Sri Lankan government minister killed amid an upsurge in violence
Following Colombo's withdrawal from a 2002 truce with Tamil rebels, nation-building chief DM Dassanayake was fatally wounded in a roadside bombing.
A Sri Lankan government minister was killed and 10 others wounded in a roadside bomb Tuesday near the Southeast Asian country's capital, Colombo. The attack, which government officials blamed on Tamil Tiger rebels, follows an upsurge in violence since the government pulled out of a 2002 truce agreement with the rebel group last week.Skip to next paragraph
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Brigadier Udaya Nanayakkara, a military spokesman, said: "We have still not arrested anybody but the suspicion is on the LTTE."
The Tamil Tigers, known formally as Liberation Tigers of Tamil Eelam (LTTE), have been blamed for an increase in attacks around Colombo in recent months.
Last Wednesday, suspected rebels exploded a bomb near a bus transporting wounded soldiers through the capital, killing a soldier and three civilians. Soon after, Sri Lanka's cabinet decided to withdraw from a 2002 truce that had all but collapsed over the past two years.
Tuesday's attack, if claimed by the LTTE, will be the first successful assassination of a top political or military target since 2006, when the rebels killed Maj. Gen. Parami Kulatunga, Sri Lanka's third most senior military officer, the Guardian added.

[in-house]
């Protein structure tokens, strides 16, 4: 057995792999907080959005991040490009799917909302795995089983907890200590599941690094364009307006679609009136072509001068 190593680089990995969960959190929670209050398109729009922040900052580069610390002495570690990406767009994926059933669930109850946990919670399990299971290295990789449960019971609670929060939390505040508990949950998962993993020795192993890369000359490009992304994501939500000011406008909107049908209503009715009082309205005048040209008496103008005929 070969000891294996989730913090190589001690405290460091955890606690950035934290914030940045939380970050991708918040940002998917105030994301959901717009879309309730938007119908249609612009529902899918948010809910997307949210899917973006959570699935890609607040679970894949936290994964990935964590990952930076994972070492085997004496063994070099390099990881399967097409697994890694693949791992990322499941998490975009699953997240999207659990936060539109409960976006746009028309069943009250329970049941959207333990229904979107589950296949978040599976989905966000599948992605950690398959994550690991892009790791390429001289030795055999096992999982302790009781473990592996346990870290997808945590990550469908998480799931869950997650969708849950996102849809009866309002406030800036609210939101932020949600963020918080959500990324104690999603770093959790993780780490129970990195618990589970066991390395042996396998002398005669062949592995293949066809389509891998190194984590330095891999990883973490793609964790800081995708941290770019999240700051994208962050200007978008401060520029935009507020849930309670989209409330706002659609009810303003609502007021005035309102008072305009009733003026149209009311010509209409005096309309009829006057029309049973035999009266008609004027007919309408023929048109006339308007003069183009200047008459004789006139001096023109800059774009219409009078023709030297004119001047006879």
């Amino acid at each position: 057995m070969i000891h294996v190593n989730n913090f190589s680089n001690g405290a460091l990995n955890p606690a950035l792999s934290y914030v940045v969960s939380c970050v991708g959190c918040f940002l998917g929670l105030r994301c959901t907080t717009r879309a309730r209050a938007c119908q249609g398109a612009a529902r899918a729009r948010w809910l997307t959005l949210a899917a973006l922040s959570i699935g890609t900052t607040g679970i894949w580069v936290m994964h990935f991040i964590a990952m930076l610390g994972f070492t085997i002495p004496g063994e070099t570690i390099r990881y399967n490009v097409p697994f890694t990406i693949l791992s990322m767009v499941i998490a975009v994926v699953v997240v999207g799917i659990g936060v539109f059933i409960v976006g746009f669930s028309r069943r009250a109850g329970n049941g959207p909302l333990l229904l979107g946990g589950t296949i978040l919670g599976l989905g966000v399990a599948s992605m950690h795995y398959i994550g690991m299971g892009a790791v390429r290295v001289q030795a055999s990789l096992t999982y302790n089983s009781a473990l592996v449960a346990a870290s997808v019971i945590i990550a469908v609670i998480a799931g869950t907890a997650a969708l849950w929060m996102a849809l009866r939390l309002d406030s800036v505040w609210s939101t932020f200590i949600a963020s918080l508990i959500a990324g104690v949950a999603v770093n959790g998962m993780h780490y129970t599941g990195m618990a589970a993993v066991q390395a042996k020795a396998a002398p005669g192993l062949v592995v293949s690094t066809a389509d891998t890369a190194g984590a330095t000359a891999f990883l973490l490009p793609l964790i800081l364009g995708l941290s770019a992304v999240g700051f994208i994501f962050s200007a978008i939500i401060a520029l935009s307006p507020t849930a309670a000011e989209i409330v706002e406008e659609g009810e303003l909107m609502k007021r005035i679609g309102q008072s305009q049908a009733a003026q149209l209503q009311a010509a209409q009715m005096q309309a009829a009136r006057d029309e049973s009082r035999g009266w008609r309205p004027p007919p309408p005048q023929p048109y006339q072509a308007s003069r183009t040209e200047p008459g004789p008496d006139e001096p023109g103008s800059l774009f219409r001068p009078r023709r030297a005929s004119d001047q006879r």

The minister was traveling between Colombo and the island's international airport when the bomb went off, reports the British Broadcasting Corp. "The windows of the vehicle were shattered and photos show the passenger side riddled with holes. Claymore mines are placed above the ground. They can be detonated by remote control and the explosives can be directed. They are frequently used by the Tamil Tigers," the BBC said.
Mr. Dassanayake was "notorious for his alleged underworld links and once attended parliament in handcuffs, having been allowed out of a remand prison to take part in a key debate," reports the Agence France-Presse.
It was not immediately clear if the minister was specifically targeted, or if the attackers may have tried to get a more senior politician using the same highway to travel to the capital, an official involved in the probe said.
"There are lots of theories on the possible target, but what is clear is that it is the work of the Tigers," the official said, asking not to be named.
... On Sunday, security forces also conducted a major search operation in the entire Western province which covers the capital and airport area.
According to police, 28,000 vehicles were searched, 75,000 people questioned and 198 arrested in the region, which is home to 2.2 million people.
LTTE rebels were also blamed by the government for the death of opposition leader T Mahesheran on Jan. 1 at a temple in Colombo, reports Reuters in a timeline of attacks blamed on the rebel group over the last 20 years.